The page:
I envy Christina; she is just deaf enough that she can sleep through any amount of nocturnal noise, but not so deaf that it presents her with any problems during the day. I, on the other hand, can hear a mouse clearing its throat in a hurricane, so I get to stay awake all night listening to the fridge, and the people urinating in the street outside, and the quiet metallic farting of the boiler. Best of all, I get woken up a couple of times a night by a strange, demonic susurration on the other side of the bed. It’s a specialised sort of snore that Christina has developed, which combines breathing in with a sort of backwards whispering and smacking of the lips. It is genuinely terrifying. It sounds like she’s possessed. More than once I have awoken, confused and afraid, and thought to myself, run for the cathedral. There is Holy Water there, and a priest who may cast out the… oh, it’s just Christina’s Linda Blair impression.

Anyway, that’s my excuse for not getting up until half nine on a weekday.  


 Spongebob, aloft
 

Tuesday, 1 December 2009

Week 9

Will:

In the square in front of the cathedral, the Christmas market has arrived. The Catalans are very keen on making small nativity scenes for their homes, and most of the stalls in the market sell little figures – the shepherds, Mary and Joseph, the wise men, baby Jesus and, of course, a man with his pants around his ankles and a warm smile on his face, cranking out a nice big poo onto the ground.
         This little chap is the caganer (in Catalan, or cagador in Spanish), meaning ‘the crapper’, and he has been a feature of the Pessebre, the Catalan nativity scene, for hundreds of years. Generations of children have looked at the nativity scene in each other’s homes and exclaimed “Look! There he is! The shitting man! Ha ha ha!” And their grandparents have smiled and given them sweets for being so clever.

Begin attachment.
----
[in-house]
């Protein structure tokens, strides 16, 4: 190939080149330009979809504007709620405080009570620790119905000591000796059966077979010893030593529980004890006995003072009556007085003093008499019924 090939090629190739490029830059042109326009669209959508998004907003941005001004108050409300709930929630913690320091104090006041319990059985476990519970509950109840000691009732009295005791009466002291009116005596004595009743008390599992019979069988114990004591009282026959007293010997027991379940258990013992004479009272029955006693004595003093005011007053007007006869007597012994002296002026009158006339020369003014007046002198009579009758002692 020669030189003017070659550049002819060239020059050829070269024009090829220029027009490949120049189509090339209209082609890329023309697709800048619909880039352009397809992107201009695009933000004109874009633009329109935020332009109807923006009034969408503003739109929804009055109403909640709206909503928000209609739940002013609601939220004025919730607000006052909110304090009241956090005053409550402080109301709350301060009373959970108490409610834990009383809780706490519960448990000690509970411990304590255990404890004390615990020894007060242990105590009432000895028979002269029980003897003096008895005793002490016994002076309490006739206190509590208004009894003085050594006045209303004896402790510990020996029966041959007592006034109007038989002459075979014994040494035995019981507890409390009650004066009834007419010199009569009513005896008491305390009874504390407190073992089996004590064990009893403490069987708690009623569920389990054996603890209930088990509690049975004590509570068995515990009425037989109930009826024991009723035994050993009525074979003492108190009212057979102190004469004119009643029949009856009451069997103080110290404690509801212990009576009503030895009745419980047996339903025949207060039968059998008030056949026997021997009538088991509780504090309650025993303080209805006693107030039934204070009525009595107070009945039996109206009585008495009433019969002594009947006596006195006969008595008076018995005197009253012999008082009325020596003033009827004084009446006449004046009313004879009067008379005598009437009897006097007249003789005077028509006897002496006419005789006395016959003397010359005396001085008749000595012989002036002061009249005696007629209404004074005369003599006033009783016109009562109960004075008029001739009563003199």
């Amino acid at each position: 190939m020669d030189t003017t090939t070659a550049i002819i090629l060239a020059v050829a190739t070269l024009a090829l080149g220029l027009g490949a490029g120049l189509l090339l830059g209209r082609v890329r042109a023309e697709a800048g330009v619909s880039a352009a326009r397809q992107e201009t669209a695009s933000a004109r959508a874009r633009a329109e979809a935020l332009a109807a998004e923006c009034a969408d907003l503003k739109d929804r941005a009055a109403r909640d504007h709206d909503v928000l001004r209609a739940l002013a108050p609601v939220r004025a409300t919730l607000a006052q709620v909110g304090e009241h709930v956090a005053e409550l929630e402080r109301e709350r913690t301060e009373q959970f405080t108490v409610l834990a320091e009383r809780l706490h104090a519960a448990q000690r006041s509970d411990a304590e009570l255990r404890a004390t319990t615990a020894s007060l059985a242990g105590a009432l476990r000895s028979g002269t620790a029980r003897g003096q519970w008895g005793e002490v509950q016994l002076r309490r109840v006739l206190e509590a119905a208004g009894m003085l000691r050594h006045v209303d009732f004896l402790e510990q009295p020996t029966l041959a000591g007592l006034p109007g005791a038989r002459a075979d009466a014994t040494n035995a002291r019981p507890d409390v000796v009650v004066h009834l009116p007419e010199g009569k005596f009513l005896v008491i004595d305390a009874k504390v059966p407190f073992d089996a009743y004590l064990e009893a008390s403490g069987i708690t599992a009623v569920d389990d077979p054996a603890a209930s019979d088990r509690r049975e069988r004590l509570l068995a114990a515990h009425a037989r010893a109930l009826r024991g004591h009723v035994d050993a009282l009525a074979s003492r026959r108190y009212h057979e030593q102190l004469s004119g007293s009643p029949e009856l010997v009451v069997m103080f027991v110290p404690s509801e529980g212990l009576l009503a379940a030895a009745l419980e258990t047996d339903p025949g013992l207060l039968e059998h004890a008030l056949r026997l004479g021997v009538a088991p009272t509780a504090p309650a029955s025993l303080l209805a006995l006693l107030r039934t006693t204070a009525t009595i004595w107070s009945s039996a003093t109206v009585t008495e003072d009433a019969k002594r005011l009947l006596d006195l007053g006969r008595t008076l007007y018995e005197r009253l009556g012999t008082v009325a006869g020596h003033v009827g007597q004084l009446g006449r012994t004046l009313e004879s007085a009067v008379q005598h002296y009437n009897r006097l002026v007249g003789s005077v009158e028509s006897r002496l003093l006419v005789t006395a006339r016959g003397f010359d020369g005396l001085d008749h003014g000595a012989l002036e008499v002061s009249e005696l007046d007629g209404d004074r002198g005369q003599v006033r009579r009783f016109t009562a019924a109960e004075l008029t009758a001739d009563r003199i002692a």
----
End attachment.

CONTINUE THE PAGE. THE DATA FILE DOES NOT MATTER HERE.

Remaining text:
But the caganer is not the only wonderful Catalan tradition you can buy at the market. Many English people burn a large log, the Yule log, at Christmas time, and over here, too, they have a special log. The tió de Nadal (Christmas log) is hollowed, given legs and a smiling face and wrapped up a nice warm blanket. They then ‘feed’ this little chap every night from the 8th of December until Christmas Day, when he earns his more popular name: caga tió, the shitting log. In what must be one of the most beautiful Yuletide traditions of anywhere in the world, the log is sung to, threatened with fire and beaten with sticks until he shits out the delicious treats that have been hidden inside his hollow body – nuts, sweets and torróns, bars of Christmas nougat. When caga tió has nothing left to give, he craps out a salted herring.
        Apparently a massive caga tió is being constructed directly in front of the cathedral, and I literally cannot wait to join the crowds singing and beating him with sticks this year. It is heartwarming indeed to know that while endless incitements to go shopping and appalling music may have robbed Christmas of much of its magic, the simple joy of a nice big turd remains free to all*.

*Well, most of us – let’s not forget the faecally impacted this Advent, and pray that Baby Jesus brings them a movement, or at least a gifted bottom-doctor.  


There he is! And he's crapping like a champion!



The defecating log of Christmas